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By Her grim side is a lovely place to be


This article was published June 15, 2007 at 5:22 a.m.


Fiona (Julie Christie, foreground) and Grant (Gordon Pinsent) in Away from Her.

— Heartbreaking and deftly sketched, Sarah Polley's Away From Her is evidence of a prepossessing cinematic intelligence in the John Cassavetes mode. While we might have suspected that Polley - an actress of considerable talent and excellent taste - could one day make a movie as affecting and austere as this, this doesn't look or feel like the directorial debut of a 28-year-old.

Based on the Alice Munro short story "The Bear Came Over the Mountain," Away From Her traces the progress of an elegant old academic couple who've survived a sometimes-tumultuous 44-year marriage and seem to have settled into an approximation of bliss in a book-stuffed cabin in north Ontario. Fiona (a luminous Julie Christie) and Grant (Gordon Pinsent) have, above all, an understanding that makes the airing of grievances beside the point. He knows that she knows, and so they never have to talk about it. Besides, itwas so long ago - he has spent 20 years making it up to her.

But now Fiona, lovely and fit, has become forgetful, and taken to putting frying pans in the freezer. Again, she knows - and he knows that she knows - she's going. It's not long before her symptoms become more troubling; she takes off on crosscountry skis and winds up confused on the side of the road.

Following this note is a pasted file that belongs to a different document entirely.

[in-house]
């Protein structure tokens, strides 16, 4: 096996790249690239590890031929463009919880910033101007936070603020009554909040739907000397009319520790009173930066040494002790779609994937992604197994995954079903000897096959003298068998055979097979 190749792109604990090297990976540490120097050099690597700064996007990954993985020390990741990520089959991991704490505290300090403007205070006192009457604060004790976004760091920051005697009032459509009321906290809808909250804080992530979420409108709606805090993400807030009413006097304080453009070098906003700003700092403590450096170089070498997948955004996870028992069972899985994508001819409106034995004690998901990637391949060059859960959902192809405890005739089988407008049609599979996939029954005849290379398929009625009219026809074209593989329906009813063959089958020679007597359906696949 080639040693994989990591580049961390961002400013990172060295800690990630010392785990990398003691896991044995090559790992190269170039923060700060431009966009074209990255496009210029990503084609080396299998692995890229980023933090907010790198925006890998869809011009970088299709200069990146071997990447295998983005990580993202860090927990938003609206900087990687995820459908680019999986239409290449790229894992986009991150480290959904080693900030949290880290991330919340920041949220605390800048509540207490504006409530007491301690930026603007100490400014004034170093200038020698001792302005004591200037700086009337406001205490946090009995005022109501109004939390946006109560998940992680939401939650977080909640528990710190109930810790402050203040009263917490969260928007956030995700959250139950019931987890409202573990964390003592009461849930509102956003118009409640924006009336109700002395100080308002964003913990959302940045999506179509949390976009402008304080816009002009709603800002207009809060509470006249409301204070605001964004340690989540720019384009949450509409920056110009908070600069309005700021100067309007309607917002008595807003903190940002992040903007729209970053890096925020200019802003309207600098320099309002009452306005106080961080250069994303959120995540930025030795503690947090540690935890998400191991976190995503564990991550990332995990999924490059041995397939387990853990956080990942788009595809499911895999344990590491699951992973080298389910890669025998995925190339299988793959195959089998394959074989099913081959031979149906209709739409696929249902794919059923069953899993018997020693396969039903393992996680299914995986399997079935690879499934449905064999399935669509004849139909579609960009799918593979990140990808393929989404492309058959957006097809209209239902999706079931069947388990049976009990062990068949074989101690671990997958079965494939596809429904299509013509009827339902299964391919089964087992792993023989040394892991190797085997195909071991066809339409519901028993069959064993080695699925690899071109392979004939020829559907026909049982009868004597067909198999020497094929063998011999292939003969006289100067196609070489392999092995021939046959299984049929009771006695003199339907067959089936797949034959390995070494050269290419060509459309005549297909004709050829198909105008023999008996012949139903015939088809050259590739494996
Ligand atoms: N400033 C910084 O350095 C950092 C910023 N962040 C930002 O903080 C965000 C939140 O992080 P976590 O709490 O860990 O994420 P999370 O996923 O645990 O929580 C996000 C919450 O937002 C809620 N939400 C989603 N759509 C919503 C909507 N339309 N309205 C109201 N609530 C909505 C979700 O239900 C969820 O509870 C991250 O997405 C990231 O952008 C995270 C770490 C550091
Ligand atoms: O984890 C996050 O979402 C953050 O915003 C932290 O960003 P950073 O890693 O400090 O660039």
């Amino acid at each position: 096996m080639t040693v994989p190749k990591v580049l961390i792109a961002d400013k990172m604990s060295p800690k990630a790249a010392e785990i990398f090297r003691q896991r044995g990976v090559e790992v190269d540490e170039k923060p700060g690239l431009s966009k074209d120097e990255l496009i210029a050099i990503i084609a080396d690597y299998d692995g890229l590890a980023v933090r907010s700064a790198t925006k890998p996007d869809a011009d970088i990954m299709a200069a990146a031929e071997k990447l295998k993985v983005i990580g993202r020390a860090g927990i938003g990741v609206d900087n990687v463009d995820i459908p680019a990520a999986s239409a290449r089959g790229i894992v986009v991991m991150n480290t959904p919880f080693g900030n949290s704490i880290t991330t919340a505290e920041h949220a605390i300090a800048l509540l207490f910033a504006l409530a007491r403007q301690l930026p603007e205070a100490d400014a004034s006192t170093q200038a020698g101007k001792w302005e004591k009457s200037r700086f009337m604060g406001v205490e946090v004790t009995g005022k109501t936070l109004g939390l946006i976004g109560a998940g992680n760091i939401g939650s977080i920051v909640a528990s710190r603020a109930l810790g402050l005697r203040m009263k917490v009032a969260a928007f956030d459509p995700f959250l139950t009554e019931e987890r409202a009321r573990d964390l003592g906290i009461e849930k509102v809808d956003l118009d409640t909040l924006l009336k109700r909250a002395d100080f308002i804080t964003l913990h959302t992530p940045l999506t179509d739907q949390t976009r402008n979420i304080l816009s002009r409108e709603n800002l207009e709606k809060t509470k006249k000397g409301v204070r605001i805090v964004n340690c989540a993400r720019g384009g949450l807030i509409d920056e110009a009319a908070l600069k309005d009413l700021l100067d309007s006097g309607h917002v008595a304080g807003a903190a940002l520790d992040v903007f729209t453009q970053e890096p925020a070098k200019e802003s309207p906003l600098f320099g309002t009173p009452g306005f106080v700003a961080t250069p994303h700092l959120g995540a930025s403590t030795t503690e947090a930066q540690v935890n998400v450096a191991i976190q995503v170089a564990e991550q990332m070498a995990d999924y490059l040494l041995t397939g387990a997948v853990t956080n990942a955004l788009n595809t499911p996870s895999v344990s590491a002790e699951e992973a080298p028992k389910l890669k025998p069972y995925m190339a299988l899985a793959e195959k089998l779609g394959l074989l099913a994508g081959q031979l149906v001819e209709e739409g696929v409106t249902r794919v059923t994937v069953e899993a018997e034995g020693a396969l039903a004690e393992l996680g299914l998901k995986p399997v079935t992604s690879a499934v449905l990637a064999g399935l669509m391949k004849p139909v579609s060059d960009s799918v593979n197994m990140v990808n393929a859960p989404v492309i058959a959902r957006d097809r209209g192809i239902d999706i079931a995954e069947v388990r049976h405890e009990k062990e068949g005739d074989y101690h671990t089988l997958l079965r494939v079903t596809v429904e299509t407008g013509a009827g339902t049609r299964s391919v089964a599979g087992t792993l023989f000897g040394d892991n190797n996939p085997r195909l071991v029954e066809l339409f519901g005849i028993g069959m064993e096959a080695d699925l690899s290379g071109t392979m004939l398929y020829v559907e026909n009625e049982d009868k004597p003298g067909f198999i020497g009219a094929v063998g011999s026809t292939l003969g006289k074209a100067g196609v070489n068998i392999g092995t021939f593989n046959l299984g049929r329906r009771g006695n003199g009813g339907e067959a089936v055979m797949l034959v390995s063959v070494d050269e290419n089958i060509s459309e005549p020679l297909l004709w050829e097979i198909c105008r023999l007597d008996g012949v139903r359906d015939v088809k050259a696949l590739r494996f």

They decide together that the only way to preserve her dignity is to place her in an assisted living facility, a comfortable, banally shiny institution headed by a briskly efficient director (Wendy Crewson) who would have been right at home administrating Belsen. Compounding Grant's trepidation at letting Fiona go (she insists it's a necessary step) is a policy that forbids new admissions from having any visitors in the first month so that they can have a chance to settle in. Or perhaps,as the candid nurse (a wonderfully acerbic Kristen Thomson) suggests, they do it for the convenience of the staff.

When Grant is finally allowed to visit Fiona, he finds that she has formed an attachment to another resident, a hulking, wheelchair-bound man named Aubrey (Michael Murphy) who seems to communicate in grunts and gestures. She attends to Aubrey's every need and seems barely cordial to Grant, whom she treats like a persistent, not-quite-welcome suitor. Their estrangement is sad and strange as Fiona finally breaks free of Grant just as he's becoming unconditionally and unselfishly devoted to her.

It's this new devotion as much as sublimated guilt that puts Grant at the front door of Aubrey's practical-minded wife (Olympia Dukakis) with an unconventional idea to improve Fiona's quality of life.

Polley retains Munro's wonderful rigor with her characters - they are all, to some degree, creatures of folly who are liable to self-deception. She resists the temptation to pump uplift into Munro's austere, icy scenario. In the end, you understand that Grant and Fiona's complicated relationship has not been simplified by her illness; things don't get easier or better defined. There are only good intentions and groping toward an accommodation.

Lovely and cold as a Nordic winter sky, Away From Her is a lacerating, tough movie that's sometimes hard to watch - and impossible to forget.

MovieStyle, Pages 48 on 06/15/2007






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